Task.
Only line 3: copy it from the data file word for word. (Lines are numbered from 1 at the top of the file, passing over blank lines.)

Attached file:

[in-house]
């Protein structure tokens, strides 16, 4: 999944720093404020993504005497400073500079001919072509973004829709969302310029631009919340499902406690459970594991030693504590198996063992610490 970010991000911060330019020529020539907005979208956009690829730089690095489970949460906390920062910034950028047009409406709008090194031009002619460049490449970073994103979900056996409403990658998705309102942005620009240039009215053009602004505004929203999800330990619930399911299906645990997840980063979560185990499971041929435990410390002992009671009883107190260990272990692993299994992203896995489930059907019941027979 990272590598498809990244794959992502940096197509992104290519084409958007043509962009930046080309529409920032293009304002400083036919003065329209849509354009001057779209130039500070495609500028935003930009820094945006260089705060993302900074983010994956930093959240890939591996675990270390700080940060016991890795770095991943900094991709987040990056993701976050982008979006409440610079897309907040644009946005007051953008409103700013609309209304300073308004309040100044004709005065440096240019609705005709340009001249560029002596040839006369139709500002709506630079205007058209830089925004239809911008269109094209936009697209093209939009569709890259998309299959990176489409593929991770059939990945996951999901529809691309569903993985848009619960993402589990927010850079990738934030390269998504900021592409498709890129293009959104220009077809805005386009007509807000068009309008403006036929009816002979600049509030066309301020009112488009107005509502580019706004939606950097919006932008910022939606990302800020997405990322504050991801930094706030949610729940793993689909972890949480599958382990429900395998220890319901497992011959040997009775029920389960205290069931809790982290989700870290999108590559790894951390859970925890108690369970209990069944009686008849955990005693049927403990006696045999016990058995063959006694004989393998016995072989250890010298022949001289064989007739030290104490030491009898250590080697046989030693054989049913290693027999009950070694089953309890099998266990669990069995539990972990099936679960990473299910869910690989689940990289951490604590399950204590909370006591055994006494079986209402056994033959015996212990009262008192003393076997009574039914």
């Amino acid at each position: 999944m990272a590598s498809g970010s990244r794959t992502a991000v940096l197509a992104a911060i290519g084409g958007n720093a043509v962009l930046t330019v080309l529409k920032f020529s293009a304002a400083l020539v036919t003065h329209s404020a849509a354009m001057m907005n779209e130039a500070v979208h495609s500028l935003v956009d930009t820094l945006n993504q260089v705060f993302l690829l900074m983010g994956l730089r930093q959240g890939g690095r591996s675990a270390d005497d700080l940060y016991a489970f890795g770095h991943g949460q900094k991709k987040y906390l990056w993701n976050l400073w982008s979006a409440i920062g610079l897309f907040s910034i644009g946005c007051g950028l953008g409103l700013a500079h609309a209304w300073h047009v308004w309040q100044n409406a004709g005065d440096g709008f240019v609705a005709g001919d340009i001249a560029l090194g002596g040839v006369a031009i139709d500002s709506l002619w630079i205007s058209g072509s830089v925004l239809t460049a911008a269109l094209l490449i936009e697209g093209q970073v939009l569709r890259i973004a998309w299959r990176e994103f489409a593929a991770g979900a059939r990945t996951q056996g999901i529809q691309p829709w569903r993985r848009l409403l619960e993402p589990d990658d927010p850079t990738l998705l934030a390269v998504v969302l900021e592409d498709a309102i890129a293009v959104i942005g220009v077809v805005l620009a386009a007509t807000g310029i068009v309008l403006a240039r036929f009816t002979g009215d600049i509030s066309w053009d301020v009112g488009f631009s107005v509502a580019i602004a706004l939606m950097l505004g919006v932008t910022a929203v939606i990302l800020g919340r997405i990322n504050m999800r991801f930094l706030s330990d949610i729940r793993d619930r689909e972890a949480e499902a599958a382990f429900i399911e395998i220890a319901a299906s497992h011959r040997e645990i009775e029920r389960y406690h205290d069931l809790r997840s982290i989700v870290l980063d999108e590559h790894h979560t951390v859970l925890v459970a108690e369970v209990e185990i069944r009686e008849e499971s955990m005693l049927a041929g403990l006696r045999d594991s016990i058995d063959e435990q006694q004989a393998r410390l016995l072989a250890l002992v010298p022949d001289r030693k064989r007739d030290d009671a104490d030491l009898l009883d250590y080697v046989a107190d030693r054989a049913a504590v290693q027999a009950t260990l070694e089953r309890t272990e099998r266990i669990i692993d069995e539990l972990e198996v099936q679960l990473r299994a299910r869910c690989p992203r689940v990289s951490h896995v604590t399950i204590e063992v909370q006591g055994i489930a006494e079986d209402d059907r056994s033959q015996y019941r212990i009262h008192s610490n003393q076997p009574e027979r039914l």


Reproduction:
């Amino acid at each position: 999944m990272a590598s498809g970010s990244r794959t992502a991000v940096l197509a992104a911060i290519g084409g958007n720093a043509v962009l930046t330019v080309l529409k920032f020529s293009a304002a400083l020539v036919t003065h329209s404020a849509a354009m001057m907005n779209e130039a500070v979208h495609s500028l935003v956009d930009t820094l945006n993504q260089v705060f993302l690829l900074m983010g994956l730089r930093q959240g890939g690095r591996s675990a270390d005497d700080l940060y016991a489970f890795g770095h991943g949460q900094k991709k987040y906390l990056w993701n976050l400073w982008s979006a409440i920062g610079l897309f907040s910034i644009g946005c007051g950028l953008g409103l700013a500079h609309a209304w300073h047009v308004w309040q100044n409406a004709g005065d440096g709008f240019v609705a005709g001919d340009i001249a560029l090194g002596g040839v006369a031009i139709d500002s709506l002619w630079i205007s058209g072509s830089v925004l239809t460049a911008a269109l094209l490449i936009e697209g093209q970073v939009l569709r890259i973004a998309w299959r990176e994103f489409a593929a991770g979900a059939r990945t996951q056996g999901i529809q691309p829709w569903r993985r848009l409403l619960e993402p589990d990658d927010p850079t990738l998705l934030a390269v998504v969302l900021e592409d498709a309102i890129a293009v959104i942005g220009v077809v805005l620009a386009a007509t807000g310029i068009v309008l403006a240039r036929f009816t002979g009215d600049i509030s066309w053009d301020v009112g488009f631009s107005v509502a580019i602004a706004l939606m950097l505004g919006v932008t910022a929203v939606i990302l800020g919340r997405i990322n504050m999800r991801f930094l706030s330990d949610i729940r793993d619930r689909e972890a949480e499902a599958a382990f429900i399911e395998i220890a319901a299906s497992h011959r040997e645990i009775e029920r389960y406690h205290d069931l809790r997840s982290i989700v870290l980063d999108e590559h790894h979560t951390v859970l925890v459970a108690e369970v209990e185990i069944r009686e008849e499971s955990m005693l049927a041929g403990l006696r045999d594991s016990i058995d063959e435990q006694q004989a393998r410390l016995l072989a250890l002992v010298p022949d001289r030693k064989r007739d030290d009671a104490d030491l009898l009883d250590y080697v046989a107190d030693r054989a049913a504590v290693q027999a009950t260990l070694e089953r309890t272990e099998r266990i669990i692993d069995e539990l972990e198996v099936q679960l990473r299994a299910r869910c690989p992203r689940v990289s951490h896995v604590t399950i204590e063992v909370q006591g055994i489930a006494e079986d209402d059907r056994s033959q015996y019941r212990i009262h008192s610490n003393q076997p009574e027979r039914l």